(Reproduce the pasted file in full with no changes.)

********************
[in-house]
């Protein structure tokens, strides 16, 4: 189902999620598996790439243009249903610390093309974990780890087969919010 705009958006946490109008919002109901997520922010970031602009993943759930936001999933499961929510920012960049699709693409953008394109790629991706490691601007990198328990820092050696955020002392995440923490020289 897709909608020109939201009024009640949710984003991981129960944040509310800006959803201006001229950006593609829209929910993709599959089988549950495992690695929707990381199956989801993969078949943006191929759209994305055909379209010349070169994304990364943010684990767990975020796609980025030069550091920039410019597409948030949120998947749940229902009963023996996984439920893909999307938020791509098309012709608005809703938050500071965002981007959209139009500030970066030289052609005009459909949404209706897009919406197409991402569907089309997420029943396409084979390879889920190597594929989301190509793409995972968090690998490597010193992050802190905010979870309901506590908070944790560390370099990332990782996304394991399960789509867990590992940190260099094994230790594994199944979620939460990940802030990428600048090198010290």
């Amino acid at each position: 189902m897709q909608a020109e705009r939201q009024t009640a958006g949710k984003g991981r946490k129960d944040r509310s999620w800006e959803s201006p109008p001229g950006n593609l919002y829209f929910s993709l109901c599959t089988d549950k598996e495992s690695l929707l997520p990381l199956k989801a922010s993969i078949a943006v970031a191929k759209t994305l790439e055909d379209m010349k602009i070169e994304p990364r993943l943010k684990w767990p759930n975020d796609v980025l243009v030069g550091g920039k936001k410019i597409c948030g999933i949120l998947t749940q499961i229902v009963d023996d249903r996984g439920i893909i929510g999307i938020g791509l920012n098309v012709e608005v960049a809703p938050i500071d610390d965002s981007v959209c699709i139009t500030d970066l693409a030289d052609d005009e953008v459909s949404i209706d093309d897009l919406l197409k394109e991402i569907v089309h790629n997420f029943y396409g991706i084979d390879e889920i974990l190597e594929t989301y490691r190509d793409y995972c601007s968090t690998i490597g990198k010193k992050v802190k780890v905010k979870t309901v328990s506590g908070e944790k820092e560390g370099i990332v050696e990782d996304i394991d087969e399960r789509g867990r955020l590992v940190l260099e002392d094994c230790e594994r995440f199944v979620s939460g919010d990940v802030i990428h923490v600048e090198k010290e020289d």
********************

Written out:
[in-house]
């Protein structure tokens, strides 16, 4: 189902999620598996790439243009249903610390093309974990780890087969919010 705009958006946490109008919002109901997520922010970031602009993943759930936001999933499961929510920012960049699709693409953008394109790629991706490691601007990198328990820092050696955020002392995440923490020289 897709909608020109939201009024009640949710984003991981129960944040509310800006959803201006001229950006593609829209929910993709599959089988549950495992690695929707990381199956989801993969078949943006191929759209994305055909379209010349070169994304990364943010684990767990975020796609980025030069550091920039410019597409948030949120998947749940229902009963023996996984439920893909999307938020791509098309012709608005809703938050500071965002981007959209139009500030970066030289052609005009459909949404209706897009919406197409991402569907089309997420029943396409084979390879889920190597594929989301190509793409995972968090690998490597010193992050802190905010979870309901506590908070944790560390370099990332990782996304394991399960789509867990590992940190260099094994230790594994199944979620939460990940802030990428600048090198010290």
């Amino acid at each position: 189902m897709q909608a020109e705009r939201q009024t009640a958006g949710k984003g991981r946490k129960d944040r509310s999620w800006e959803s201006p109008p001229g950006n593609l919002y829209f929910s993709l109901c599959t089988d549950k598996e495992s690695l929707l997520p990381l199956k989801a922010s993969i078949a943006v970031a191929k759209t994305l790439e055909d379209m010349k602009i070169e994304p990364r993943l943010k684990w767990p759930n975020d796609v980025l243009v030069g550091g920039k936001k410019i597409c948030g999933i949120l998947t749940q499961i229902v009963d023996d249903r996984g439920i893909i929510g999307i938020g791509l920012n098309v012709e608005v960049a809703p938050i500071d610390d965002s981007v959209c699709i139009t500030d970066l693409a030289d052609d005009e953008v459909s949404i209706d093309d897009l919406l197409k394109e991402i569907v089309h790629n997420f029943y396409g991706i084979d390879e889920i974990l190597e594929t989301y490691r190509d793409y995972c601007s968090t690998i490597g990198k010193k992050v802190k780890v905010k979870t309901v328990s506590g908070e944790k820092e560390g370099i990332v050696e990782d996304i394991d087969e399960r789509g867990r955020l590992v940190l260099e002392d094994c230790e594994r995440f199944v979620s939460g919010d990940v802030i990428h923490v600048e090198k010290e020289d």